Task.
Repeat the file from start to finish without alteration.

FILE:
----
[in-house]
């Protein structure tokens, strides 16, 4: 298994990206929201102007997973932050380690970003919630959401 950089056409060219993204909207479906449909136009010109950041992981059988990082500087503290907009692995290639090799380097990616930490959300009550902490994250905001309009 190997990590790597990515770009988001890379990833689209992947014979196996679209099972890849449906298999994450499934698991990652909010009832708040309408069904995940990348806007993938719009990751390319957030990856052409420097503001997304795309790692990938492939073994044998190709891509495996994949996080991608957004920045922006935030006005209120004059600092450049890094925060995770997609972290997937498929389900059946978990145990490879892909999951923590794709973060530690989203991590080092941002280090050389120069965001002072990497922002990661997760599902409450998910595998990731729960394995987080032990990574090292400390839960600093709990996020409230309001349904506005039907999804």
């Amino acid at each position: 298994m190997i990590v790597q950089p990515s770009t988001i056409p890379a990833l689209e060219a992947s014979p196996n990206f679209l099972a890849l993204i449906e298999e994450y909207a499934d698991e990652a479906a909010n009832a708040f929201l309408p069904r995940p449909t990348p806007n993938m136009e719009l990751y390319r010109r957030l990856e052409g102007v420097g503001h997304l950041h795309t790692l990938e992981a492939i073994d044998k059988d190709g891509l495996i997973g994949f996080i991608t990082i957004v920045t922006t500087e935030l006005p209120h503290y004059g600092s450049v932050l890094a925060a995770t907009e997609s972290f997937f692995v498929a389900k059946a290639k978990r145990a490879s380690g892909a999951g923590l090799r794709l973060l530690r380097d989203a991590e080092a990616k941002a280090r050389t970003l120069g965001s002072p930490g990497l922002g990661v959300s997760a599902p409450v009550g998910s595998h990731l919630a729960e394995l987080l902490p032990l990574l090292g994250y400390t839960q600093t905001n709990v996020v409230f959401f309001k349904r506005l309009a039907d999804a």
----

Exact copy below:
[in-house]
């Protein structure tokens, strides 16, 4: 298994990206929201102007997973932050380690970003919630959401 950089056409060219993204909207479906449909136009010109950041992981059988990082500087503290907009692995290639090799380097990616930490959300009550902490994250905001309009 190997990590790597990515770009988001890379990833689209992947014979196996679209099972890849449906298999994450499934698991990652909010009832708040309408069904995940990348806007993938719009990751390319957030990856052409420097503001997304795309790692990938492939073994044998190709891509495996994949996080991608957004920045922006935030006005209120004059600092450049890094925060995770997609972290997937498929389900059946978990145990490879892909999951923590794709973060530690989203991590080092941002280090050389120069965001002072990497922002990661997760599902409450998910595998990731729960394995987080032990990574090292400390839960600093709990996020409230309001349904506005039907999804």
């Amino acid at each position: 298994m190997i990590v790597q950089p990515s770009t988001i056409p890379a990833l689209e060219a992947s014979p196996n990206f679209l099972a890849l993204i449906e298999e994450y909207a499934d698991e990652a479906a909010n009832a708040f929201l309408p069904r995940p449909t990348p806007n993938m136009e719009l990751y390319r010109r957030l990856e052409g102007v420097g503001h997304l950041h795309t790692l990938e992981a492939i073994d044998k059988d190709g891509l495996i997973g994949f996080i991608t990082i957004v920045t922006t500087e935030l006005p209120h503290y004059g600092s450049v932050l890094a925060a995770t907009e997609s972290f997937f692995v498929a389900k059946a290639k978990r145990a490879s380690g892909a999951g923590l090799r794709l973060l530690r380097d989203a991590e080092a990616k941002a280090r050389t970003l120069g965001s002072p930490g990497l922002g990661v959300s997760a599902p409450v009550g998910s595998h990731l919630a729960e394995l987080l902490p032990l990574l090292g994250y400390t839960q600093t905001n709990v996020v409230f959401f309001k349904r506005l309009a039907d999804a």